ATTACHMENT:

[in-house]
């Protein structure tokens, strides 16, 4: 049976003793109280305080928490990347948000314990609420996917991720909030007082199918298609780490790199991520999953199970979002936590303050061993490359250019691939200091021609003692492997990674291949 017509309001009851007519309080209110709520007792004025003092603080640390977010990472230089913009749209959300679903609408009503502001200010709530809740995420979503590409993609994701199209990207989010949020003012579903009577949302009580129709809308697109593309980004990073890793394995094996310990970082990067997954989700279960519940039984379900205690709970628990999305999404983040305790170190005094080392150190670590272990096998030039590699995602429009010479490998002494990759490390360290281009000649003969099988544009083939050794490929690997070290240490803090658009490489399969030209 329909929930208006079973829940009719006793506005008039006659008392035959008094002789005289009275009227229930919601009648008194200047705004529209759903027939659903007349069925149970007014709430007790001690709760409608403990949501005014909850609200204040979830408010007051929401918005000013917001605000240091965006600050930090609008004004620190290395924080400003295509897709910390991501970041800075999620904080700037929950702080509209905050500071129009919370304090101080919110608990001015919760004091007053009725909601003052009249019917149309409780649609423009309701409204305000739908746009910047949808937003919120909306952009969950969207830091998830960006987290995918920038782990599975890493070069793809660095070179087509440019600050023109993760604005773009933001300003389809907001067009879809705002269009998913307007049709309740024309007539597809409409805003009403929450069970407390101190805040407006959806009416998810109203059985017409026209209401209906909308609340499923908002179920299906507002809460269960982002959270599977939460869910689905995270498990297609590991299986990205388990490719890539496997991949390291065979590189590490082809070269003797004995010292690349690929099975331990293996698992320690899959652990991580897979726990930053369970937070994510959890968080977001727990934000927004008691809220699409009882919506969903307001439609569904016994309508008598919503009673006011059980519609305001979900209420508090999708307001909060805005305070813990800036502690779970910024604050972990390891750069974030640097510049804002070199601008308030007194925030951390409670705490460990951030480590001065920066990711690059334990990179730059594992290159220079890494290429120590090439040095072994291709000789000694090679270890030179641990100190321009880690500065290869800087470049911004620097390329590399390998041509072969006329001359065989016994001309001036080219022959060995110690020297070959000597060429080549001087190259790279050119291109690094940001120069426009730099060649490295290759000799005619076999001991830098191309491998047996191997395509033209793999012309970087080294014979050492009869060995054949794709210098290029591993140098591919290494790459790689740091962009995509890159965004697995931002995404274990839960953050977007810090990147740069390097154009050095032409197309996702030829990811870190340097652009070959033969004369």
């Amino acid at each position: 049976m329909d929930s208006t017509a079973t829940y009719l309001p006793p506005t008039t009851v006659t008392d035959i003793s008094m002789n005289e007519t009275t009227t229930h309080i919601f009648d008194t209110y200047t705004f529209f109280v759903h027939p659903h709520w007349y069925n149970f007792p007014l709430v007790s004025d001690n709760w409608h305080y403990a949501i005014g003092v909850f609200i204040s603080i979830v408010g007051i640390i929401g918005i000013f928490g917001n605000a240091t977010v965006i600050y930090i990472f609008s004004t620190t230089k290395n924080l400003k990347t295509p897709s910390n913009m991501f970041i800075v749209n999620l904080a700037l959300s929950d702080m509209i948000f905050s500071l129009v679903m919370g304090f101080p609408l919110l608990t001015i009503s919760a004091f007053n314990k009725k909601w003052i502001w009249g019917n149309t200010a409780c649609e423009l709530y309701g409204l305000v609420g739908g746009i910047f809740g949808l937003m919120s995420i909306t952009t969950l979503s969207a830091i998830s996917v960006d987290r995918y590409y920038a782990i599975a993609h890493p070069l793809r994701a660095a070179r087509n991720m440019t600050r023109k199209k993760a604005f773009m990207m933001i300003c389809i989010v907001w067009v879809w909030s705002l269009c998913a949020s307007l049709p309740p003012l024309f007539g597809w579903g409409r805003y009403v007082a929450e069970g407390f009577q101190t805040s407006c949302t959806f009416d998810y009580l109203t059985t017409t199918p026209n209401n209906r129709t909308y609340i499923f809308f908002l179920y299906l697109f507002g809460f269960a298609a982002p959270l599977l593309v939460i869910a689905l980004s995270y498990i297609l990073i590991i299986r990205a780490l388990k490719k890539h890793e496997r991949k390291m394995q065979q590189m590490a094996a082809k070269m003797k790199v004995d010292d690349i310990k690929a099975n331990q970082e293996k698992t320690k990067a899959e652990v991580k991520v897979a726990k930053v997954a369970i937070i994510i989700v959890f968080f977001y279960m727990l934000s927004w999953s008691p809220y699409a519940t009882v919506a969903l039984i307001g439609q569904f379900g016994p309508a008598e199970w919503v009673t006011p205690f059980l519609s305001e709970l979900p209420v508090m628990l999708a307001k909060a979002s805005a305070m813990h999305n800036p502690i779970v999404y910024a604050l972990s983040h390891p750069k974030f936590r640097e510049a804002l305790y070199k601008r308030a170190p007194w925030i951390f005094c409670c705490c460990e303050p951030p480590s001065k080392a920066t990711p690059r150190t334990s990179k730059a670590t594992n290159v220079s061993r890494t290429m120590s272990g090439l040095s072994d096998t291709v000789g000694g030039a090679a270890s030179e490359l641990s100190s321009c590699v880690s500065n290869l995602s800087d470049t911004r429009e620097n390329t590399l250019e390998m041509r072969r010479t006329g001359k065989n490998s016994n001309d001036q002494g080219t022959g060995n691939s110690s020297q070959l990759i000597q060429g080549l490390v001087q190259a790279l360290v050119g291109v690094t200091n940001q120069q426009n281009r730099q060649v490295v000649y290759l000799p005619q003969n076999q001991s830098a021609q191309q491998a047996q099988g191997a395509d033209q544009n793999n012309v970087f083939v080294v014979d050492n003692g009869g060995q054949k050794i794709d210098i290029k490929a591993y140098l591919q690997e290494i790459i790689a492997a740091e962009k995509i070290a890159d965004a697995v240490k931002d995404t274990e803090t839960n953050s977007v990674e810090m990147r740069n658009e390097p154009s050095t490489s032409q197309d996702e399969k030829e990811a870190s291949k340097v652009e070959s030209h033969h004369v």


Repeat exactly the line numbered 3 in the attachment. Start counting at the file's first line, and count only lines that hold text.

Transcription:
């Amino acid at each position: 049976m329909d929930s208006t017509a079973t829940y009719l309001p006793p506005t008039t009851v006659t008392d035959i003793s008094m002789n005289e007519t009275t009227t229930h309080i919601f009648d008194t209110y200047t705004f529209f109280v759903h027939p659903h709520w007349y069925n149970f007792p007014l709430v007790s004025d001690n709760w409608h305080y403990a949501i005014g003092v909850f609200i204040s603080i979830v408010g007051i640390i929401g918005i000013f928490g917001n605000a240091t977010v965006i600050y930090i990472f609008s004004t620190t230089k290395n924080l400003k990347t295509p897709s910390n913009m991501f970041i800075v749209n999620l904080a700037l959300s929950d702080m509209i948000f905050s500071l129009v679903m919370g304090f101080p609408l919110l608990t001015i009503s919760a004091f007053n314990k009725k909601w003052i502001w009249g019917n149309t200010a409780c649609e423009l709530y309701g409204l305000v609420g739908g746009i910047f809740g949808l937003m919120s995420i909306t952009t969950l979503s969207a830091i998830s996917v960006d987290r995918y590409y920038a782990i599975a993609h890493p070069l793809r994701a660095a070179r087509n991720m440019t600050r023109k199209k993760a604005f773009m990207m933001i300003c389809i989010v907001w067009v879809w909030s705002l269009c998913a949020s307007l049709p309740p003012l024309f007539g597809w579903g409409r805003y009403v007082a929450e069970g407390f009577q101190t805040s407006c949302t959806f009416d998810y009580l109203t059985t017409t199918p026209n209401n209906r129709t909308y609340i499923f809308f908002l179920y299906l697109f507002g809460f269960a298609a982002p959270l599977l593309v939460i869910a689905l980004s995270y498990i297609l990073i590991i299986r990205a780490l388990k490719k890539h890793e496997r991949k390291m394995q065979q590189m590490a094996a082809k070269m003797k790199v004995d010292d690349i310990k690929a099975n331990q970082e293996k698992t320690k990067a899959e652990v991580k991520v897979a726990k930053v997954a369970i937070i994510i989700v959890f968080f977001y279960m727990l934000s927004w999953s008691p809220y699409a519940t009882v919506a969903l039984i307001g439609q569904f379900g016994p309508a008598e199970w919503v009673t006011p205690f059980l519609s305001e709970l979900p209420v508090m628990l999708a307001k909060a979002s805005a305070m813990h999305n800036p502690i779970v999404y910024a604050l972990s983040h390891p750069k974030f936590r640097e510049a804002l305790y070199k601008r308030a170190p007194w925030i951390f005094c409670c705490c460990e303050p951030p480590s001065k080392a920066t990711p690059r150190t334990s990179k730059a670590t594992n290159v220079s061993r890494t290429m120590s272990g090439l040095s072994d096998t291709v000789g000694g030039a090679a270890s030179e490359l641990s100190s321009c590699v880690s500065n290869l995602s800087d470049t911004r429009e620097n390329t590399l250019e390998m041509r072969r010479t006329g001359k065989n490998s016994n001309d001036q002494g080219t022959g060995n691939s110690s020297q070959l990759i000597q060429g080549l490390v001087q190259a790279l360290v050119g291109v690094t200091n940001q120069q426009n281009r730099q060649v490295v000649y290759l000799p005619q003969n076999q001991s830098a021609q191309q491998a047996q099988g191997a395509d033209q544009n793999n012309v970087f083939v080294v014979d050492n003692g009869g060995q054949k050794i794709d210098i290029k490929a591993y140098l591919q690997e290494i790459i790689a492997a740091e962009k995509i070290a890159d965004a697995v240490k931002d995404t274990e803090t839960n953050s977007v990674e810090m990147r740069n658009e390097p154009s050095t490489s032409q197309d996702e399969k030829e990811a870190s291949k340097v652009e070959s030209h033969h004369v």